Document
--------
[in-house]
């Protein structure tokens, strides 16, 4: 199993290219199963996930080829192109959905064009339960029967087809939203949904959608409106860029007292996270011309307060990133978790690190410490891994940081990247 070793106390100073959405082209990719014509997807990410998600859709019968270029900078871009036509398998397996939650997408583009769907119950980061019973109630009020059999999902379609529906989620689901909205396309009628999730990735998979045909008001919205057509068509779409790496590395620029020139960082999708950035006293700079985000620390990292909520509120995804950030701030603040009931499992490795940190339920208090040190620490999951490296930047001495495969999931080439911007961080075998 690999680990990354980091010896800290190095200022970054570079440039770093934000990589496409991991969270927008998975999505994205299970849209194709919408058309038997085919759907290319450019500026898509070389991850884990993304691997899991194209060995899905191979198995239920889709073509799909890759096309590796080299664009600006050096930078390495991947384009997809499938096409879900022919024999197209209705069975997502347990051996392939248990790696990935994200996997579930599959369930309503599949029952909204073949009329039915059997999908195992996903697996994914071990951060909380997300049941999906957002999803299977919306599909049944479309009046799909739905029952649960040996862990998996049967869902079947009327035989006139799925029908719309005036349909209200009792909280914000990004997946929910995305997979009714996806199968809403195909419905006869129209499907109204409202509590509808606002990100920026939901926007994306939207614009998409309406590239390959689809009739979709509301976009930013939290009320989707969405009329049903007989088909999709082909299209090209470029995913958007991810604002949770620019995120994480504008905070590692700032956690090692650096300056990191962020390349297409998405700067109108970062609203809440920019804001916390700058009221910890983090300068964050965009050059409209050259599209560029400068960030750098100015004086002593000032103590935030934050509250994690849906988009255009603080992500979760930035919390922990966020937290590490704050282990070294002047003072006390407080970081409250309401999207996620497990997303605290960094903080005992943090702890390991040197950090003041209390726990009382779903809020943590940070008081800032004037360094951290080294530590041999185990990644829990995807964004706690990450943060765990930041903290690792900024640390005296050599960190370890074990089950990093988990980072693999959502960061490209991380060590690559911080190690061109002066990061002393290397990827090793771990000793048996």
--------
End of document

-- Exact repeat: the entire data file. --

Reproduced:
[in-house]
């Protein structure tokens, strides 16, 4: 199993290219199963996930080829192109959905064009339960029967087809939203949904959608409106860029007292996270011309307060990133978790690190410490891994940081990247 070793106390100073959405082209990719014509997807990410998600859709019968270029900078871009036509398998397996939650997408583009769907119950980061019973109630009020059999999902379609529906989620689901909205396309009628999730990735998979045909008001919205057509068509779409790496590395620029020139960082999708950035006293700079985000620390990292909520509120995804950030701030603040009931499992490795940190339920208090040190620490999951490296930047001495495969999931080439911007961080075998 690999680990990354980091010896800290190095200022970054570079440039770093934000990589496409991991969270927008998975999505994205299970849209194709919408058309038997085919759907290319450019500026898509070389991850884990993304691997899991194209060995899905191979198995239920889709073509799909890759096309590796080299664009600006050096930078390495991947384009997809499938096409879900022919024999197209209705069975997502347990051996392939248990790696990935994200996997579930599959369930309503599949029952909204073949009329039915059997999908195992996903697996994914071990951060909380997300049941999906957002999803299977919306599909049944479309009046799909739905029952649960040996862990998996049967869902079947009327035989006139799925029908719309005036349909209200009792909280914000990004997946929910995305997979009714996806199968809403195909419905006869129209499907109204409202509590509808606002990100920026939901926007994306939207614009998409309406590239390959689809009739979709509301976009930013939290009320989707969405009329049903007989088909999709082909299209090209470029995913958007991810604002949770620019995120994480504008905070590692700032956690090692650096300056990191962020390349297409998405700067109108970062609203809440920019804001916390700058009221910890983090300068964050965009050059409209050259599209560029400068960030750098100015004086002593000032103590935030934050509250994690849906988009255009603080992500979760930035919390922990966020937290590490704050282990070294002047003072006390407080970081409250309401999207996620497990997303605290960094903080005992943090702890390991040197950090003041209390726990009382779903809020943590940070008081800032004037360094951290080294530590041999185990990644829990995807964004706690990450943060765990930041903290690792900024640390005296050599960190370890074990089950990093988990980072693999959502960061490209991380060590690559911080190690061109002066990061002393290397990827090793771990000793048996």